House Passes State Budget, Turns Attention to Marijuana

Date: March 26, 2021

Legislation affecting independent contractors to be debated next week

State Director Ronda Wiggers reports from Helena on the small-business agenda for the legislative week ending March 26

The session is winding down with policy bills and is now pretty much focused on spending the federal American Rescue Plan money and determining if Montana is allowed to pass any tax reduction bills. 

If you are interested in how they are currently thinking of spending the funds, this document is a pretty good and concise explanation. Under the economic stabilization portion, they are setting up committees to administer grants to businesses and giving some money to Economic Development agencies to administer. The specific details were not outlined in the conversation. 
After passing House Bill 2 – the state budget – on Monday, the House Business Committee spent much of the week focused on a very large bill to implement the recreational marijuana program. Thus, executive action on bills in their committee was delayed. We should see votes on most of the remaining bills in committee early next week.

On Friday, April 2, the Legislature will take an Easter Break and return Tuesday, April 6.

Update on Events from This Week

  • Senate Bill 367, a measure to revise labor laws relating to independent contractor certification has passed out of the House Business Committee and will likely be debated on the House floor next week. Under current law, if someone is found to be working without an IC license, they are automatically assumed to be an employee. SB 367 would allow for more investigation. If someone were to tell you that they had an IC license, act as an IC, and then it is discovered that their license had lapsed, as long as they were truly acting as an IC, it would not be a violation.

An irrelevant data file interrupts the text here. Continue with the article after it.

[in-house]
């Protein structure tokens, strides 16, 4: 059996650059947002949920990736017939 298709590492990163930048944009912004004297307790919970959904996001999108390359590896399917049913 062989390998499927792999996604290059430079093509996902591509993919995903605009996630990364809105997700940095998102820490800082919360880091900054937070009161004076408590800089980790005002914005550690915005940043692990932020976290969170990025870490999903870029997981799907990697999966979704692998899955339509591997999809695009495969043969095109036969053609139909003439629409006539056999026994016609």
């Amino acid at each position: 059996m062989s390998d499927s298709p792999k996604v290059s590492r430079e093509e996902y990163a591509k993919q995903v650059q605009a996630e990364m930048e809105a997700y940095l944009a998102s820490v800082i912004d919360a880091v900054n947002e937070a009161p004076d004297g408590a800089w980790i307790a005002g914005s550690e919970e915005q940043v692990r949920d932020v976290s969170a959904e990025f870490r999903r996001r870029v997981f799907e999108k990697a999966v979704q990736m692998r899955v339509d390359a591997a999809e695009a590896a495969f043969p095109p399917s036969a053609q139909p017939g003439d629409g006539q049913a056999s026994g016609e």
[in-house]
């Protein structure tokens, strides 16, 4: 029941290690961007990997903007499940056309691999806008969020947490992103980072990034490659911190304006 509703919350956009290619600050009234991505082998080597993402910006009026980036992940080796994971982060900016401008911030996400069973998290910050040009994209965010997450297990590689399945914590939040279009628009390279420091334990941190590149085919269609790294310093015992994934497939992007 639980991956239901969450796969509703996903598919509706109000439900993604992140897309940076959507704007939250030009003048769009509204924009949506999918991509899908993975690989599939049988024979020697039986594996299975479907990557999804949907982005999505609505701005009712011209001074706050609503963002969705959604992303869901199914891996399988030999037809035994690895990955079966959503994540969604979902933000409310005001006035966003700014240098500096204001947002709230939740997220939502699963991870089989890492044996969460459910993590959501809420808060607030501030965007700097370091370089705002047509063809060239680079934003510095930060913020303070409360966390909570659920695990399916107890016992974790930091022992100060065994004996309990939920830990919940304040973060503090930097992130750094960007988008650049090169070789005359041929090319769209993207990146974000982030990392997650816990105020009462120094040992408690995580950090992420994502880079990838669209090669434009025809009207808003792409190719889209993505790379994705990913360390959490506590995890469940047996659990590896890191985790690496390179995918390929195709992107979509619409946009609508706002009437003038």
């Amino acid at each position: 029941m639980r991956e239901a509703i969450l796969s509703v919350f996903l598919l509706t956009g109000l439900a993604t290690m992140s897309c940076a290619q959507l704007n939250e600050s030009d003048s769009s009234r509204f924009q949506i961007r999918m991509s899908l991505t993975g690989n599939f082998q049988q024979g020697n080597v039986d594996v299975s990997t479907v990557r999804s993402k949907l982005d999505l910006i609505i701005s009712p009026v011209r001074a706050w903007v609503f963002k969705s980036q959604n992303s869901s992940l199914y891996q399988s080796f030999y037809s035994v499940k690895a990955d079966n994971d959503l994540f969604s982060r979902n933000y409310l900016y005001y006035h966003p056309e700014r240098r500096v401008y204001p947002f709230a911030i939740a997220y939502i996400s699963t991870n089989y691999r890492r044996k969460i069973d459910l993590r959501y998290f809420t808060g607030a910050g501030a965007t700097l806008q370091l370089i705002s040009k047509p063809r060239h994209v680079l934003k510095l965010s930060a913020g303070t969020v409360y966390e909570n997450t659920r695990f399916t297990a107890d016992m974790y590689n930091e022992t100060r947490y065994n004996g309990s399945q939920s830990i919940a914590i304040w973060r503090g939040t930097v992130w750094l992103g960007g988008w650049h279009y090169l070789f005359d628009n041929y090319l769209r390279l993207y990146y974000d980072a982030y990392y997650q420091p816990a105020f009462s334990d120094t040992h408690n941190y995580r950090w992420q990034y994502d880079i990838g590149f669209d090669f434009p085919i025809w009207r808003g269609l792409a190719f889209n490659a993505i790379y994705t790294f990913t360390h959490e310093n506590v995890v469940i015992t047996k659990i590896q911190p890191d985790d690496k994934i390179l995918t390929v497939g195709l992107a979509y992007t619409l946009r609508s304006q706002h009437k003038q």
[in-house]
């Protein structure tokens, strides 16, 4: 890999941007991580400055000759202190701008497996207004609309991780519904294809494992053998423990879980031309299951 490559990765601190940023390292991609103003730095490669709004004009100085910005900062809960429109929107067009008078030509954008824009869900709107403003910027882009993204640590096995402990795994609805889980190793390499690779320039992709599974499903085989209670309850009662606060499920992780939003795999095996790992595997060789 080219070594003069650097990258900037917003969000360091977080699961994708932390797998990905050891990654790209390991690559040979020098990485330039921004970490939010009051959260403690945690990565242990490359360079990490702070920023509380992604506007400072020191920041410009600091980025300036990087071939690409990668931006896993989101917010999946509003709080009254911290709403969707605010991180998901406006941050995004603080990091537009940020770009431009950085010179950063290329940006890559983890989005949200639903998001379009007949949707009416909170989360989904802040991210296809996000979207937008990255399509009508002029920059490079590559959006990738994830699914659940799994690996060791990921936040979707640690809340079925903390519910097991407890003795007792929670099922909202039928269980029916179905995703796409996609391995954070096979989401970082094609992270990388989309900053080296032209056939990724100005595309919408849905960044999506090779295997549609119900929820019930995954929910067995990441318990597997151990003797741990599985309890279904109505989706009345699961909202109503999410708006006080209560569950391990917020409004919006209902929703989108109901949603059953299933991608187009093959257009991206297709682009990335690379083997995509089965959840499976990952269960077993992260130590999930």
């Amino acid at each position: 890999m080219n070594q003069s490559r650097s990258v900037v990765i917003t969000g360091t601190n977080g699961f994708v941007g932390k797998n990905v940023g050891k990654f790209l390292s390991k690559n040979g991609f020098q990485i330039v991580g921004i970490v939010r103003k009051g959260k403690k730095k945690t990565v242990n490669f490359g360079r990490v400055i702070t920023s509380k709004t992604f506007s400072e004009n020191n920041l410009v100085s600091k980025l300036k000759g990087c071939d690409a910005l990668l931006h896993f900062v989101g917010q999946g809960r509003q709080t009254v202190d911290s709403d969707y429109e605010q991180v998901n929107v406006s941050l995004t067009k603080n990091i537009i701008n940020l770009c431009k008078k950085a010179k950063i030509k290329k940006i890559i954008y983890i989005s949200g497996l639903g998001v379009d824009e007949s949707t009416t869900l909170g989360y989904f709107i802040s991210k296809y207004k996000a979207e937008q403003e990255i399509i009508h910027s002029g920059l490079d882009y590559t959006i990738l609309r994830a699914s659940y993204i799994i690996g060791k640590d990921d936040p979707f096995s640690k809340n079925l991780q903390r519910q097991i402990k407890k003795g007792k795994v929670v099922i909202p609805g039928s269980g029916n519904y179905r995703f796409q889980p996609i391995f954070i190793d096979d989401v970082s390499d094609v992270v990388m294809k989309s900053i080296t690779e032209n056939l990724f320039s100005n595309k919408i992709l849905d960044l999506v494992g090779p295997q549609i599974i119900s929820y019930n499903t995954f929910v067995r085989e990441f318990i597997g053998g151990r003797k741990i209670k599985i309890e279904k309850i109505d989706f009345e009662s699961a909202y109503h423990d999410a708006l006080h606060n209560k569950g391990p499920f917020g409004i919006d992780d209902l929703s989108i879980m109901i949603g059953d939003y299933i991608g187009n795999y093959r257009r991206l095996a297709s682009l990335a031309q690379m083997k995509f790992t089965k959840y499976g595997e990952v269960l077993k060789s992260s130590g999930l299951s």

• House Bill 121 would require elected-official approval of local health board and officer actions. This is a compilation of all the different proposals. This has passed through the Senate without amendments and is now working its’ way to Gov. Greg Gianforte’s desk.
  • House Bill 407 would establish a statewide uniformity for auxiliary container regulations. This bill would prevent a local government from passing any law that bans single-use or any particular type of packaging. It was heard in the Senate Business Committee this week and passed out of committee. It should be debated on the Senate floor next week.

You can track legislation at this link.

Previous Reports and Related News

Photo snip courtesy of the Montana Public Affairs Network


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